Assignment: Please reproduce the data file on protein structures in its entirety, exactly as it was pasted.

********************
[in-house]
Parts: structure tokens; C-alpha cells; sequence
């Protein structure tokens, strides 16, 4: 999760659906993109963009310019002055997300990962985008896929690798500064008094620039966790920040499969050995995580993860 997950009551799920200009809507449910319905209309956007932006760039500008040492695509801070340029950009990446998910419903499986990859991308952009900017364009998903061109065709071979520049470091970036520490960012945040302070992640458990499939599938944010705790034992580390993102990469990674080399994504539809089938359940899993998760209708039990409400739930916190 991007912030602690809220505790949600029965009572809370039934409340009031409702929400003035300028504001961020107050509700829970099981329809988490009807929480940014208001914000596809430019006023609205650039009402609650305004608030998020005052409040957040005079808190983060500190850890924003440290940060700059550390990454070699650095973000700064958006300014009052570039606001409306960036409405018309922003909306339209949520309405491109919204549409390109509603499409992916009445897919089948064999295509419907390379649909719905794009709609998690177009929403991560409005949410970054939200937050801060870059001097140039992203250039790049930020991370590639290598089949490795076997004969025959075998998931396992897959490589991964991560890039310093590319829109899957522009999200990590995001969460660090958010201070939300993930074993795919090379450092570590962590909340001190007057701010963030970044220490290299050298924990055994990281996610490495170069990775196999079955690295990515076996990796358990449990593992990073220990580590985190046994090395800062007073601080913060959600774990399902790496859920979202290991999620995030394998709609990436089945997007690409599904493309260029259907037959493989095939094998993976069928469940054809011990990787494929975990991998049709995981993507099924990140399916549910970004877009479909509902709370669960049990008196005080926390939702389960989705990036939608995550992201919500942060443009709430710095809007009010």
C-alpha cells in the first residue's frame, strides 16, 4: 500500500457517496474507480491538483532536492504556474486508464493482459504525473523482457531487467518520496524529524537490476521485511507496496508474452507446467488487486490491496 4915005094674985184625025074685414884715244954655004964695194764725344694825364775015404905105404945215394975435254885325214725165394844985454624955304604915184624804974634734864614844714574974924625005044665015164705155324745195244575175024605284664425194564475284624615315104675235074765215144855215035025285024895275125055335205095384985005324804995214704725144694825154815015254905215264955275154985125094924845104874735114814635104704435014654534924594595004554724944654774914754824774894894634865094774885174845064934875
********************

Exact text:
[in-house]
Parts: structure tokens; C-alpha cells; sequence
């Protein structure tokens, strides 16, 4: 999760659906993109963009310019002055997300990962985008896929690798500064008094620039966790920040499969050995995580993860 997950009551799920200009809507449910319905209309956007932006760039500008040492695509801070340029950009990446998910419903499986990859991308952009900017364009998903061109065709071979520049470091970036520490960012945040302070992640458990499939599938944010705790034992580390993102990469990674080399994504539809089938359940899993998760209708039990409400739930916190 991007912030602690809220505790949600029965009572809370039934409340009031409702929400003035300028504001961020107050509700829970099981329809988490009807929480940014208001914000596809430019006023609205650039009402609650305004608030998020005052409040957040005079808190983060500190850890924003440290940060700059550390990454070699650095973000700064958006300014009052570039606001409306960036409405018309922003909306339209949520309405491109919204549409390109509603499409992916009445897919089948064999295509419907390379649909719905794009709609998690177009929403991560409005949410970054939200937050801060870059001097140039992203250039790049930020991370590639290598089949490795076997004969025959075998998931396992897959490589991964991560890039310093590319829109899957522009999200990590995001969460660090958010201070939300993930074993795919090379450092570590962590909340001190007057701010963030970044220490290299050298924990055994990281996610490495170069990775196999079955690295990515076996990796358990449990593992990073220990580590985190046994090395800062007073601080913060959600774990399902790496859920979202290991999620995030394998709609990436089945997007690409599904493309260029259907037959493989095939094998993976069928469940054809011990990787494929975990991998049709995981993507099924990140399916549910970004877009479909509902709370669960049990008196005080926390939702389960989705990036939608995550992201919500942060443009709430710095809007009010």
C-alpha cells in the first residue's frame, strides 16, 4: 500500500457517496474507480491538483532536492504556474486508464493482459504525473523482457531487467518520496524529524537490476521485511507496496508474452507446467488487486490491496 4915005094674985184625025074685414884715244954655004964695194764725344694825364775015404905105404945215394975435254885325214725165394844985454624955304604915184624804974634734864614844714574974924625005044665015164705155324745195244575175024605284664425194564475284624615315104675235074765215144855215035025285024895275125055335205095384985005324804995214704725144694825154815015254905215264955275154985125094924845104874735114814635104704435014654534924594595004554724944654774914754824774894894634865094774885174845064934875